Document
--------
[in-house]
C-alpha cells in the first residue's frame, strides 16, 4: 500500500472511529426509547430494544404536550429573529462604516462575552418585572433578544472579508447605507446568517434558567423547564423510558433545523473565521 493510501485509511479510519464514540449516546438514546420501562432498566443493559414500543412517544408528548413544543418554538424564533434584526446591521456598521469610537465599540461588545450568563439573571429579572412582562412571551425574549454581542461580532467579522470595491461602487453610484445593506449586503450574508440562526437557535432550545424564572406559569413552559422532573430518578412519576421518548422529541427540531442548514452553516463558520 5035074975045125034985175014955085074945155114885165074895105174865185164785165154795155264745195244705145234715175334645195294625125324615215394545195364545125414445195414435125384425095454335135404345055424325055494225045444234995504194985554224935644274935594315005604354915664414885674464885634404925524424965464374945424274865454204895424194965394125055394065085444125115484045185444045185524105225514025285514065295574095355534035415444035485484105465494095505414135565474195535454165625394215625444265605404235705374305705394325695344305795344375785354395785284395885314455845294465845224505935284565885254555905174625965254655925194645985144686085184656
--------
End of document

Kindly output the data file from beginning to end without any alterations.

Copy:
[in-house]
C-alpha cells in the first residue's frame, strides 16, 4: 500500500472511529426509547430494544404536550429573529462604516462575552418585572433578544472579508447605507446568517434558567423547564423510558433545523473565521 493510501485509511479510519464514540449516546438514546420501562432498566443493559414500543412517544408528548413544543418554538424564533434584526446591521456598521469610537465599540461588545450568563439573571429579572412582562412571551425574549454581542461580532467579522470595491461602487453610484445593506449586503450574508440562526437557535432550545424564572406559569413552559422532573430518578412519576421518548422529541427540531442548514452553516463558520 5035074975045125034985175014955085074945155114885165074895105174865185164785165154795155264745195244705145234715175334645195294625125324615215394545195364545125414445195414435125384425095454335135404345055424325055494225045444234995504194985554224935644274935594315005604354915664414885674464885634404925524424965464374945424274865454204895424194965394125055394065085444125115484045185444045185524105225514025285514065295574095355534035415444035485484105465494095505414135565474195535454165625394215625444265605404235705374305705394325695344305795344375785354395785284395885314455845294465845224505935284565885254555905174625965254655925194645985144686085184656